New York State Supreme Court Justice Barry Ostrager of Manhattan is not afraid to stir things up. In April 2018, you may recall, the judge – previously a longtime litigation partner at Simpson Thacher & Bartlett – issued a preliminary injunction to block Xerox from allowing a shareholder vote on a proposed merger with Fuji, holding that the deal was hopelessly tainted by Xerox board members’ conflicts. Justice Ostrager’s decision was effectively a death knell for the Xerox management team that approved the Fuji deal. In a subsequent settlement with activist investor Darwin Deason and a proposed settlement with a class of shareholders, the company replaced four of its directors with new board members proposed by Deason and fellow activist Xerox investor Carl Icahn. Xerox also ditched the Fuji deal.
For us class action geeks, Tuesday was a landmark day. U.S. District Judge Dan Polster of Cleveland certified a first-of-its-kind ‘negotiating class’ to promote global settlements with defendants in multidistrict litigation against opioid manufacturers, distributors and sellers.
The Federal Trade Commission has just published a staff report on what it believes to be the most comprehensive study ever conducted on consumers’ response to class action settlements. Its marquee finding, after collating data on 149 consumer class actions from seven different claims administrators: The median claims rate in these cases is 9%. The weighted mean claims rate, which takes into account the number of class members who received settlement notifications, is 4%.
The en banc 5th U.S. Circuit Court of Appeals ruled (2019 WL 4233612) Friday that the structure of the Federal Housing Finance Agency is unconstitutional under separation of powers doctrine because the agency’s lone director is insufficiently accountable to the president.
The governor of Delaware filed a petition Wednesday at the U.S. Supreme Court, asking the justices to overturn a federal appellate ruling that Delaware's practice of balancing judicial appointments among Democrats and Republicans is a violation of the First Amendment of the U.S. Constitution.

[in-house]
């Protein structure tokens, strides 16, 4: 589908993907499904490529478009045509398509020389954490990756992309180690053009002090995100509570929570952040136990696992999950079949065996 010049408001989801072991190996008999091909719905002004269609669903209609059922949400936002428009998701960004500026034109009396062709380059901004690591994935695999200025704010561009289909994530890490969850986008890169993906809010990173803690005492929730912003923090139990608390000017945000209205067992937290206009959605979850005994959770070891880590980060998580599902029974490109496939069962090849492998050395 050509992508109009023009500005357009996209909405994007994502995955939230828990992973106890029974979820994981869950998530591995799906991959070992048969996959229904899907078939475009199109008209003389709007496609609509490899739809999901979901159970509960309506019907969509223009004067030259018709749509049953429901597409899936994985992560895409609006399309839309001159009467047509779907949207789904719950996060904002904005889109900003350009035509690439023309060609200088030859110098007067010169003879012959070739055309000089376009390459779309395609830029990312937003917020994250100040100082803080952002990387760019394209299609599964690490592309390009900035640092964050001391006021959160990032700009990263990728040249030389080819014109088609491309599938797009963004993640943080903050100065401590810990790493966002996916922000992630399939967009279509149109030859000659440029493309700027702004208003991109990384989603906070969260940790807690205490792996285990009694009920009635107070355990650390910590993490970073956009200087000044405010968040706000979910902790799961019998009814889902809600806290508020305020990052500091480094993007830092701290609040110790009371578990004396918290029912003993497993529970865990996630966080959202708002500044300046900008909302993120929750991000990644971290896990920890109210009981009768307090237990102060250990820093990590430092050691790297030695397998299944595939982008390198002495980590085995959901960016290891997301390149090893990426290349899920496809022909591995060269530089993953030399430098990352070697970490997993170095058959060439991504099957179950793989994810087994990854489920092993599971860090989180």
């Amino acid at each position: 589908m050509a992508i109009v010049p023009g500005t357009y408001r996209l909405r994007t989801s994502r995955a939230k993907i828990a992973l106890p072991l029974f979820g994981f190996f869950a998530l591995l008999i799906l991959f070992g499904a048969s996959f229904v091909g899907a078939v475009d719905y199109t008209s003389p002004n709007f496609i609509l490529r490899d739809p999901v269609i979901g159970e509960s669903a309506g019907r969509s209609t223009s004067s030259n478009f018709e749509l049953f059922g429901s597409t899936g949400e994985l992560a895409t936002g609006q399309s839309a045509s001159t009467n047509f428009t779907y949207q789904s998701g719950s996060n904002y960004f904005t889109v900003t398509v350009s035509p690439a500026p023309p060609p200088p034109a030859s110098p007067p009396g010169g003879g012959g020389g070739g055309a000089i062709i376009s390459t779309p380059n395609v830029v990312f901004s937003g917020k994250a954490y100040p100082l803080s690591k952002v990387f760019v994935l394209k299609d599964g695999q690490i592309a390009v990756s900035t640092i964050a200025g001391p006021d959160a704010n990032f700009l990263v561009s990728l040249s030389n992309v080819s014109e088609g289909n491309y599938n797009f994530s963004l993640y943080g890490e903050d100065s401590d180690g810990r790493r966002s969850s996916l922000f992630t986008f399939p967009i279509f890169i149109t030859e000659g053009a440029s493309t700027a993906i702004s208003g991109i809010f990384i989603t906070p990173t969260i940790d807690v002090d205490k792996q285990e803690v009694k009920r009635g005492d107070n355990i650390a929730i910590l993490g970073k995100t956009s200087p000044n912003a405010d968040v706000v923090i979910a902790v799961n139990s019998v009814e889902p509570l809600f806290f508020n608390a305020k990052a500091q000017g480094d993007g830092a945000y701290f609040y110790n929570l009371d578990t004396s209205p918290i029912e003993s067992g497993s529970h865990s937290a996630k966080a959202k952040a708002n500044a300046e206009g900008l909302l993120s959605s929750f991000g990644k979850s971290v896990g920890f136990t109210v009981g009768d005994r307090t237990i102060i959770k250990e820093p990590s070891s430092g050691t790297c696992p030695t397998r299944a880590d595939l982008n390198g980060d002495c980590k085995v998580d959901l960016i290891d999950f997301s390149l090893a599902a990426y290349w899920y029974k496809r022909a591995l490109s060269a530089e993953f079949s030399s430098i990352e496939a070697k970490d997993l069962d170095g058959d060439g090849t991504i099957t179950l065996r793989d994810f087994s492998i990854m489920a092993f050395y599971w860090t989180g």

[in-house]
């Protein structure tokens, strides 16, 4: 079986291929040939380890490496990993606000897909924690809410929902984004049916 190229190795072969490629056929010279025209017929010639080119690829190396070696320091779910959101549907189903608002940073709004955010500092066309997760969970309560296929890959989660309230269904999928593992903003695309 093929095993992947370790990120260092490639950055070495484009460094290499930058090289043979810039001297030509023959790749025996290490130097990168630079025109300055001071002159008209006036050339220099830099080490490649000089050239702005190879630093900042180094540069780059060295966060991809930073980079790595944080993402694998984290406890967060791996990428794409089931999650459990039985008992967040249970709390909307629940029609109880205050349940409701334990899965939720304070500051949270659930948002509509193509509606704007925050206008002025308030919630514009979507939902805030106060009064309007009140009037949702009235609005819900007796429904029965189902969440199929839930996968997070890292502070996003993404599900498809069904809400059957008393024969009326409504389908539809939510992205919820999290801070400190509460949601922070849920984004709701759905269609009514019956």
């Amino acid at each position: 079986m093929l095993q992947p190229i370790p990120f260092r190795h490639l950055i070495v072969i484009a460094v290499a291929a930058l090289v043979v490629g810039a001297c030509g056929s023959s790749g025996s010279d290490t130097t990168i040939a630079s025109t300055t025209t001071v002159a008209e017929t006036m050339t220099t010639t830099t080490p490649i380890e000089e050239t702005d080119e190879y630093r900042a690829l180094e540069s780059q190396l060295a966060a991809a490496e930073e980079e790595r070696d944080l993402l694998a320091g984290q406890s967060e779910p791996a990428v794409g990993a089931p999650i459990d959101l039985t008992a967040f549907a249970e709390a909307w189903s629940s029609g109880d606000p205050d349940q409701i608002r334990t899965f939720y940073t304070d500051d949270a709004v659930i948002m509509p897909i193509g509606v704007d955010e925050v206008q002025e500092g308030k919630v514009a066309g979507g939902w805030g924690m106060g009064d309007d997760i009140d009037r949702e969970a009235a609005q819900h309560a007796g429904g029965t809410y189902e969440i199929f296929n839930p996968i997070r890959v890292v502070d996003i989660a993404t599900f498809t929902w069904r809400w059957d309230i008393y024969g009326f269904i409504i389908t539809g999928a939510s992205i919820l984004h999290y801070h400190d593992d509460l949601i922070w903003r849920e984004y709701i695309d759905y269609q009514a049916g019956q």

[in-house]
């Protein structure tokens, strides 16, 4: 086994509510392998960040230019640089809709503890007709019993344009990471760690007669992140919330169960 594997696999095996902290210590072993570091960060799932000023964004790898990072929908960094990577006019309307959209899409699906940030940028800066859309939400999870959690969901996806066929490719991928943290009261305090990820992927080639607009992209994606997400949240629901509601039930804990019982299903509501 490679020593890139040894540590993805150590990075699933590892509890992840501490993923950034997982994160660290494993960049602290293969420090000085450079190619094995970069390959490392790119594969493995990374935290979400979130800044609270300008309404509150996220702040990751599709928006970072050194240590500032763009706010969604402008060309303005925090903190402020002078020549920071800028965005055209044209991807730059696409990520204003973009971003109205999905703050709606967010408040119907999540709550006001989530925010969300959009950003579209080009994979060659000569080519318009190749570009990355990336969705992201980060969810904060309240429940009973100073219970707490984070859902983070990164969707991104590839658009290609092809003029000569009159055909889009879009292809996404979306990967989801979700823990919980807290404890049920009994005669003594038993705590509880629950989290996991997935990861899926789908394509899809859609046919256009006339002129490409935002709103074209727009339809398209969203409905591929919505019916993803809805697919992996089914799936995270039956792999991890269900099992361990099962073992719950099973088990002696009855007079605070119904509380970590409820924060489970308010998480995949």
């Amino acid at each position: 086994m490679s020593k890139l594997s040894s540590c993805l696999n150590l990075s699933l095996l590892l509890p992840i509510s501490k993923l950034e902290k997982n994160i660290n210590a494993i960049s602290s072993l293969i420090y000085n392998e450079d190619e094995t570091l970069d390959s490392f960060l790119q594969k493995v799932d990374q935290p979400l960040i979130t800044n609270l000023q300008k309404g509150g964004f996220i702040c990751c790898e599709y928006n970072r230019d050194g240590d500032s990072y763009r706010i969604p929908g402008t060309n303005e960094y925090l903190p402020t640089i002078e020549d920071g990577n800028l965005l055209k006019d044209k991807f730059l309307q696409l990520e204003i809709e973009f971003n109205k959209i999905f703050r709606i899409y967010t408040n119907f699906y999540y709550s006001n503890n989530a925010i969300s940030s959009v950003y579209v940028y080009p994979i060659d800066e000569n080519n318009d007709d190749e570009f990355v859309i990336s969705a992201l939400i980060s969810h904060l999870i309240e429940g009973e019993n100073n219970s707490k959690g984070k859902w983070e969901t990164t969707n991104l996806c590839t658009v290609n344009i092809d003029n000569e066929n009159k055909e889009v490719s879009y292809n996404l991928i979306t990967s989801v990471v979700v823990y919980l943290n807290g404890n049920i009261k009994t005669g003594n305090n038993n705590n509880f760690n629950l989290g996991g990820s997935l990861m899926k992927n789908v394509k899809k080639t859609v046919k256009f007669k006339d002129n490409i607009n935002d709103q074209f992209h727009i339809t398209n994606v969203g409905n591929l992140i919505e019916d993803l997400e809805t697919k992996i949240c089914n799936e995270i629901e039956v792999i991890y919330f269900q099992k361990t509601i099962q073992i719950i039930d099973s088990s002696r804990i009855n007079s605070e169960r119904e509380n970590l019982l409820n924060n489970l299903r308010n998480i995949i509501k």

Ohio Attorney General Dave Yost believes that the people of his state will be disadvantaged if two Ohio counties, Cuyahoga and Summit, go to trial next month in federal court in Cleveland with claims that opioid manufacturers, distributors and sellers contributed to a crisis of drug abuse.
The Americans for Prosperity Foundation, a libertarian nonprofit founded by Charles and David Koch, filed a petition this week at the U.S. Supreme Court, asking the justices to review a 2018 ruling (903 F.3d 1000) by the 9th U.S. Circuit Court of Appeals that would require Americans for Prosperity and other California-registered charitable foundations to disclose their major donors to the California Attorney General.
On Monday, as you’ve surely heard, Oklahoma state court judge Thad Balkman ruled after a months-long bench trial that Johnson & Johnson was responsible for stoking the state’s opioid abuse crisis. The judge determined that J&J’s “false and misleading” marketing of opioid products made the company liable under Oklahoma public nuisance law. He ordered J&J to pay $572 million to abate Oklahoma’s drug abuse crisis.
On Friday, U.S. District Judge William Orrick of San Francisco ruled (2019 WL 3997459) that Juul users can move forward with most of their claims in a class action alleging that the e-cigarette maker Juul Labs deceptively advertised and marketed its products. The judge tossed plaintiffs’ claims of negligence per se, negligent marketing and breach of express warranty, but otherwise rejected arguments by Juul’s lawyers at Gibson, Dunn & Crutcher that (among other things) class representatives’ claims were preempted by Food and Drug Administration regulations or were not adequately pleaded.
Marty Lipton’s inchoate feud with the Council of Institutional Investors may be the juiciest early story to emerge from the Business Roundtable’s announcement this week of a new corporate paradigm. But it’s not the only legal story prompted by the bombshell BRT announcement, in which business leaders pledged to consider the interests of an array of stakeholders – employees, customers, suppliers and community members – in addition to shareholders’ interest in maximizing profits.